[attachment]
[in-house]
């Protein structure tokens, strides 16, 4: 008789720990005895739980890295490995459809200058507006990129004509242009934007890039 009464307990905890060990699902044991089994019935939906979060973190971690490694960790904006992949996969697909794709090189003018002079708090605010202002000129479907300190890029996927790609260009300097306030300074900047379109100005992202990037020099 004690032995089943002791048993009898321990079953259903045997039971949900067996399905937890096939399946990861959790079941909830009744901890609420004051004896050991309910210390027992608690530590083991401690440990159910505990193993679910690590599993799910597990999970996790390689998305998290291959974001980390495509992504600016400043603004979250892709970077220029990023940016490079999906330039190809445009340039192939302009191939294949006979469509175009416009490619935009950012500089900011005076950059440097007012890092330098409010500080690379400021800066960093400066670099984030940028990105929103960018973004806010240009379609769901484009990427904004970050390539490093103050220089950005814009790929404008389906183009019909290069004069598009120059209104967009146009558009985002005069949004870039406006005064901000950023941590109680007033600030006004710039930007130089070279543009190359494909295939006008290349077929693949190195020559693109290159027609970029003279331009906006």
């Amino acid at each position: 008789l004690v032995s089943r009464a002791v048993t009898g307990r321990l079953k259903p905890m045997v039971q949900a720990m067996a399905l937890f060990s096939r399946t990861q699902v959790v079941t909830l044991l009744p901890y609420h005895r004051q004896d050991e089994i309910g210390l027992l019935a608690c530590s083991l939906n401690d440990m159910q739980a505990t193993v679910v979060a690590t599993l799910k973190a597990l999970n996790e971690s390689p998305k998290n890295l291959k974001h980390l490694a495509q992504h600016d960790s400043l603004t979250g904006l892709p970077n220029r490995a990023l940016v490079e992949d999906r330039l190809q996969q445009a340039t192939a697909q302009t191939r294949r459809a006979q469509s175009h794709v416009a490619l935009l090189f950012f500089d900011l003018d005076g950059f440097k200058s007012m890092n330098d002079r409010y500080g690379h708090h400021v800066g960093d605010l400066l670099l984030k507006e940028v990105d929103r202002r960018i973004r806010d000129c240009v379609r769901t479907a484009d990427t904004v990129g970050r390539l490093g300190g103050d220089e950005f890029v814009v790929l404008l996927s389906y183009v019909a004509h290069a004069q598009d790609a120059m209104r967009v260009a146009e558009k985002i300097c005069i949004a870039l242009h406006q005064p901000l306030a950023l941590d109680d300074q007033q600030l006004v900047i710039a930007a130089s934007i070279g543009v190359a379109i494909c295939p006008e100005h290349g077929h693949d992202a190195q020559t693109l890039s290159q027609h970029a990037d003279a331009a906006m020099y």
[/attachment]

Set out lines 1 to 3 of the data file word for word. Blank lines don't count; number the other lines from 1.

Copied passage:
[in-house]
């Protein structure tokens, strides 16, 4: 008789720990005895739980890295490995459809200058507006990129004509242009934007890039 009464307990905890060990699902044991089994019935939906979060973190971690490694960790904006992949996969697909794709090189003018002079708090605010202002000129479907300190890029996927790609260009300097306030300074900047379109100005992202990037020099 004690032995089943002791048993009898321990079953259903045997039971949900067996399905937890096939399946990861959790079941909830009744901890609420004051004896050991309910210390027992608690530590083991401690440990159910505990193993679910690590599993799910597990999970996790390689998305998290291959974001980390495509992504600016400043603004979250892709970077220029990023940016490079999906330039190809445009340039192939302009191939294949006979469509175009416009490619935009950012500089900011005076950059440097007012890092330098409010500080690379400021800066960093400066670099984030940028990105929103960018973004806010240009379609769901484009990427904004970050390539490093103050220089950005814009790929404008389906183009019909290069004069598009120059209104967009146009558009985002005069949004870039406006005064901000950023941590109680007033600030006004710039930007130089070279543009190359494909295939006008290349077929693949190195020559693109290159027609970029003279331009906006």
């Amino acid at each position: 008789l004690v032995s089943r009464a002791v048993t009898g307990r321990l079953k259903p905890m045997v039971q949900a720990m067996a399905l937890f060990s096939r399946t990861q699902v959790v079941t909830l044991l009744p901890y609420h005895r004051q004896d050991e089994i309910g210390l027992l019935a608690c530590s083991l939906n401690d440990m159910q739980a505990t193993v679910v979060a690590t599993l799910k973190a597990l999970n996790e971690s390689p998305k998290n890295l291959k974001h980390l490694a495509q992504h600016d960790s400043l603004t979250g904006l892709p970077n220029r490995a990023l940016v490079e992949d999906r330039l190809q996969q445009a340039t192939a697909q302009t191939r294949r459809a006979q469509s175009h794709v416009a490619l935009l090189f950012f500089d900011l003018d005076g950059f440097k200058s007012m890092n330098d002079r409010y500080g690379h708090h400021v800066g960093d605010l400066l670099l984030k507006e940028v990105d929103r202002r960018i973004r806010d000129c240009v379609r769901t479907a484009d990427t904004v990129g970050r390539l490093g300190g103050d220089e950005f890029v814009v790929l404008l996927s389906y183009v019909a004509h290069a004069q598009d790609a120059m209104r967009v260009a146009e558009k985002i300097c005069i949004a870039l242009h406006q005064p901000l306030a950023l941590d109680d300074q007033q600030l006004v900047i710039a930007a130089s934007i070279g543009v190359a379109i494909c295939p006008e100005h290349g077929h693949d992202a190195q020559t693109l890039s290159q027609h970029a990037d003279a331009a906006m020099y």